Less than two weeks before his trial is scheduled to start, Denzell Powell appeared in McCracken Circuit Court on Thursday morning as attorneys worked to tie up loose ends.
Charged with murder, Powell, 23, is the first of three defendants to be tried in the death of 46-year-old Gary Johnson. He was shot and killed April 16, 2016, outside the Brickhouse, a nightclub on Boyd Street, near Lower Town.
The two other defendants, Christopher Smith, 34, and Tracell Nunn, 27, are also charged with Johnson's death. They each also face charges of attempted murder and convicted felon in possession of a handgun, and Nunn has an additional charge of persistent felony offender.
During the hearing Thursday, Powell's attorney Brandi Jones, a public defender from Hopkinsville, argued several motions, two of which dealt with what evidence should be allowed at Powell's trial.
In particular, Jones wanted the judge to exclude a cellphone video that the commonwealth intends to introduce, which allegedly shows Powell holding a .45 caliber pistol and bragging about his ability to use it.
"I would argue that that video should be excluded. The video was created about nine days prior to the (Brickhouse) incident," and is therefore irrelevant, she said. The video, she added, would also unduly prejudice a jury against her client.
Assistant Commonwealth Attorney Raymond McGee said the gun in the video is the weapon that was used in the shooting, and that the commonwealth believes Powell made the video in response to a dispute he was having with Smith and Nunn.
"We believe that video was sent in response to (Smith and Nunn)," he said. "And there was another video made about eight or nine minutes earlier in which (Powell) expressed his willingness to use this .45 caliber gunâ ¦ and within nine days of him showing he had the murder weapon, he uses it."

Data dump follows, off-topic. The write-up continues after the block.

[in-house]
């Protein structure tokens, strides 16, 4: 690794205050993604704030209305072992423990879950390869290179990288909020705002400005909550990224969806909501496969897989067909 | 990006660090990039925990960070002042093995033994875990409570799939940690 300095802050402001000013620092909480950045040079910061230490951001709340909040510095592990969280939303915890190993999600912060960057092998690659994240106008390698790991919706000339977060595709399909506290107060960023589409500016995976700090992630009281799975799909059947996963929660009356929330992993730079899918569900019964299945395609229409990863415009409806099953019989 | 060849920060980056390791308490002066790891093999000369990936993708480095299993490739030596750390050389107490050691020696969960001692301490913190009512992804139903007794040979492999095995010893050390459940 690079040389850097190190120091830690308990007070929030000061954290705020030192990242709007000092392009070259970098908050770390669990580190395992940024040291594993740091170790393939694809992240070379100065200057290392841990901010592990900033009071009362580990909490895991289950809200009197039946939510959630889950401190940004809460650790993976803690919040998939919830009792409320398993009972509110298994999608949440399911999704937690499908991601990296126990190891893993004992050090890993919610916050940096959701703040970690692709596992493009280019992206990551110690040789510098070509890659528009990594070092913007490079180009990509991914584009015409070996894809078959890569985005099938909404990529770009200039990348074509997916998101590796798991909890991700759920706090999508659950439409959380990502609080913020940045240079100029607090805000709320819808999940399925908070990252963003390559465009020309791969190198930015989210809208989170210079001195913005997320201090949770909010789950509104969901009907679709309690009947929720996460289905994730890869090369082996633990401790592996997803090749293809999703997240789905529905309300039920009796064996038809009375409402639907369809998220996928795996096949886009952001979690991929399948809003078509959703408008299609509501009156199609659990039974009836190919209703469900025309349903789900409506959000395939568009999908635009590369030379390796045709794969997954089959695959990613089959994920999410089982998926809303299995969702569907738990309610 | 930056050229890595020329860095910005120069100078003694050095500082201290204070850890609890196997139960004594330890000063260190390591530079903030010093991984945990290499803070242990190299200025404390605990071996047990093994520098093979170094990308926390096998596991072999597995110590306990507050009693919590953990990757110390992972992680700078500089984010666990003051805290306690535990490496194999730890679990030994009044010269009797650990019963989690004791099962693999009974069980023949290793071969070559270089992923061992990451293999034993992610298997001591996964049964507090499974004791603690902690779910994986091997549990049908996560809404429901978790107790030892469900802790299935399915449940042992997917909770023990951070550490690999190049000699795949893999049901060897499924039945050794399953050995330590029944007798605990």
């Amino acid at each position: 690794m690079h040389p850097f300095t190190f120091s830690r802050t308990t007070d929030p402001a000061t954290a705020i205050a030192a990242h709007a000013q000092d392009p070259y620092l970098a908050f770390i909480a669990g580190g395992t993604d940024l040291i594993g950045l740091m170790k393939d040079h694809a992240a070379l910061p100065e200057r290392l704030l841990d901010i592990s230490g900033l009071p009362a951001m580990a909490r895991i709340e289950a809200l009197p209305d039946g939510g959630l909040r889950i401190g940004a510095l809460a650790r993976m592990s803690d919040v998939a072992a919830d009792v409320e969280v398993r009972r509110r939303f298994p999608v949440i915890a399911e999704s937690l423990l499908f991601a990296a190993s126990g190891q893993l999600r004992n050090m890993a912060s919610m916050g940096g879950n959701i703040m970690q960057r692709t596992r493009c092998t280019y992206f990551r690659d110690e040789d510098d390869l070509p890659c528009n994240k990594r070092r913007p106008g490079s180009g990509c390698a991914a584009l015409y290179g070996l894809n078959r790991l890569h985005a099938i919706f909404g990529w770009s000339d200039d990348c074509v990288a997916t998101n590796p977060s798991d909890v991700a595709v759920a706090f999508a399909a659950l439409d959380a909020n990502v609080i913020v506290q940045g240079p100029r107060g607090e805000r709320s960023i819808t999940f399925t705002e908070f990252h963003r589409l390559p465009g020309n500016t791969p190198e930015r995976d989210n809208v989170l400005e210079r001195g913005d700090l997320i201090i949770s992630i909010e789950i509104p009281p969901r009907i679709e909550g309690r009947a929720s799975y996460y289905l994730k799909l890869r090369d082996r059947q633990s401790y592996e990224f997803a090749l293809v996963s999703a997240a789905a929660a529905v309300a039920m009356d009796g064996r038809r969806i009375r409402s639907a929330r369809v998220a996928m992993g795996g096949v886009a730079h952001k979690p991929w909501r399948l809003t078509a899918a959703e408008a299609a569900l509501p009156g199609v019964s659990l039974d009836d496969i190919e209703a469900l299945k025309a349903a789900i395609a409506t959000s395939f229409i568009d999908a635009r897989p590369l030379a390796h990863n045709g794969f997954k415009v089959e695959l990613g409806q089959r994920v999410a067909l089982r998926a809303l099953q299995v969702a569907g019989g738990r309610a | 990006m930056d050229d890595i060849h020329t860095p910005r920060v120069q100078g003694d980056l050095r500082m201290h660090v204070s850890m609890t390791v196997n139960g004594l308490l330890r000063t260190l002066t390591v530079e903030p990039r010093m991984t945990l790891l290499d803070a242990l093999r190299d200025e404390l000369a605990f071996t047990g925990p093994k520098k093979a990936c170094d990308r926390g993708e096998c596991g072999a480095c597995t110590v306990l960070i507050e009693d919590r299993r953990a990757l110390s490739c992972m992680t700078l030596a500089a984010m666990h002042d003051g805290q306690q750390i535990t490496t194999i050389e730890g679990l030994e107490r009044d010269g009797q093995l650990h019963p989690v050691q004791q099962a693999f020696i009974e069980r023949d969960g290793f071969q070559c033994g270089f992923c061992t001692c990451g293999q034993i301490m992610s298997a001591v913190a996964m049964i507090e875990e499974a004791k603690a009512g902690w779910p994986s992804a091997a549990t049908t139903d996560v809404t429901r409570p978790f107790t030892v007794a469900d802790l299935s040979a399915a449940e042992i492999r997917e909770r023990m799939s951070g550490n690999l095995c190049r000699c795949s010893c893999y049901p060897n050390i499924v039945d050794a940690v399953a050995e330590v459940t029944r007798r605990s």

McCracken Judge Tim Kaltenbach denied Jones' request, stating if it can be proved the video shows the gun Powell allegedly fired, it's relevant.
"I think the issue would be if the (video) was not related there would be no point," Kaltenbach said.
"But if it's the exact weapon, I don't think the commonwealth is limited to the least prejudicial evidence they have."
Jones also requested she be allowed to introduce that Smith and Nunn are charged with allegedly attempting to kill her client, stating that information is relevant to proving Powell was shooting in self-defense.
"If I'm not allowed to introduce the fact that they've been charged with attempted murder â ¦ I think that affects our ability to present a defense," she said. "It was the police department's decision to charge Smith and Nunn, and if I'm not allowed to present their reason or rationale for those charges, then that just goes in the face of a complete defense for Mr. Powell."
McGee argued Jones should be allowed to introduce evidence as to what happened that night, but be barred from introducing the indictments against the other defendants.
Kaltenbach split the difference, stating Jones could introduce the facts of the incident and that the two defendants were initially charged with wanton endangerment, but not that they were indicted on attempted murder charges.
Kaltenbach also denied Jones' motion requesting she be allowed to introduce that Nunn and Smith have prior felony convictions, that they were not legally allowed to possess handguns at the time of the shooting, and that Nunn fled to Louisville after the shooting and shot at Louisville police when they tried to arrest him.
Smith and Nunn also made appearances Thursday.
Nunn's trial was scheduled for May 15, and a pretrial conference was set in Smith's case for May 19.
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